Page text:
<<setErrorCaptureFunctionName>>with a parameter of true. That will suppress the error dialog from appearing to the user. When you call this function, it is set for that plug-in for as long as FileMaker is running, so if you want to do all of your own error handling, you can just set it to true once in your startup script. However, we recommend only turning it on when your script is prepared to check for errors, and then turning it off after finishing that section.
Whether or not you suppress the error dialogs, a plugin function will return the word
ERROR if something goes wrong. It's a good idea to put your plugin functions in an 'If' statement so that you don't execute a bunch of script steps after something has gone wrong. If you'd like for your script to get the error message, you can get that by calling the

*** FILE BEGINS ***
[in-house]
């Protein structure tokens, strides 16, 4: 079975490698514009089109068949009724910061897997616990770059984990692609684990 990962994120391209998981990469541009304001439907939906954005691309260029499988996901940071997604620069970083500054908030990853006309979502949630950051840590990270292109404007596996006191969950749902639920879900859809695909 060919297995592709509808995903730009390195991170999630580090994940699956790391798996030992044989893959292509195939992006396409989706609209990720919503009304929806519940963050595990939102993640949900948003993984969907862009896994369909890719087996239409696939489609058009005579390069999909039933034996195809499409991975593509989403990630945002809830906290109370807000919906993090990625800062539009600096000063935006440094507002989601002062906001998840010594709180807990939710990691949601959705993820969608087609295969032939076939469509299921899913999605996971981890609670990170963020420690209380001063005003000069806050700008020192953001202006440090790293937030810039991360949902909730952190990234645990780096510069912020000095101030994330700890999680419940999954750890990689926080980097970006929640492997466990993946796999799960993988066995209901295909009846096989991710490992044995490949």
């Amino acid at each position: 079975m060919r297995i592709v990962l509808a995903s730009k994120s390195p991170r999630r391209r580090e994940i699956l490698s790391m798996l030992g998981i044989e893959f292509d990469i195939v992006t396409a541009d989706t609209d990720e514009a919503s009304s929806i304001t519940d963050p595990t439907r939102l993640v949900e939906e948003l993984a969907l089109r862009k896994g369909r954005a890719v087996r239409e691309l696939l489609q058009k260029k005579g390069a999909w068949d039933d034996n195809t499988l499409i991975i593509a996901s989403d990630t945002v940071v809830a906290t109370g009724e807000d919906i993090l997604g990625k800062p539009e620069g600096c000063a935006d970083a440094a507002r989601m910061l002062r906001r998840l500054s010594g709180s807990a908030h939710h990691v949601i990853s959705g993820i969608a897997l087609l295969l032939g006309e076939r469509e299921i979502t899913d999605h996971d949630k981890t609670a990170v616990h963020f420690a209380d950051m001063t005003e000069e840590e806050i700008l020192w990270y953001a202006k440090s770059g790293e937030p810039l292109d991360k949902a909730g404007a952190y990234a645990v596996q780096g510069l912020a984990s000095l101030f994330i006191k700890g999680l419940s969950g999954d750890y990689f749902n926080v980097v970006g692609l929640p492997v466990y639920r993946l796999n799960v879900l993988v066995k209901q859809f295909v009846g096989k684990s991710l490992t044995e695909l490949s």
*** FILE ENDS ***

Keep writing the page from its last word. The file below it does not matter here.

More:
Here is an example of basic error reporting:
Set Variable [ $result: Value: MyPluginFunction("x" ; "y" ; "z") ] If [ $result = "ERROR" ] Show Custom Dialog [ "Error occurred: " & <<lastErrorFunctionName>> ] Exit Script Else do more stuff here ... End If
Chaining Multiple Functions Together
You can chain multiple dependent plugin operations together using the
However, this is not something that we recommend. This reason for this is because if one of those plugin functions fail, the entire script step will fail but there is not telling which function actually failed which makes the issue difficult to diagnose. It is a much better approach to do error capturing as seen in the section above.
Additional Error Checking - Plugin not installedIf a plugin is not installed correctly, calls to a plugin function will return "?". As part of your startup script, you should check for this occurrence and display a warning accordingly that the plugin needs to be installed. Note: when treated as a boolean true/false value, FileMaker will treat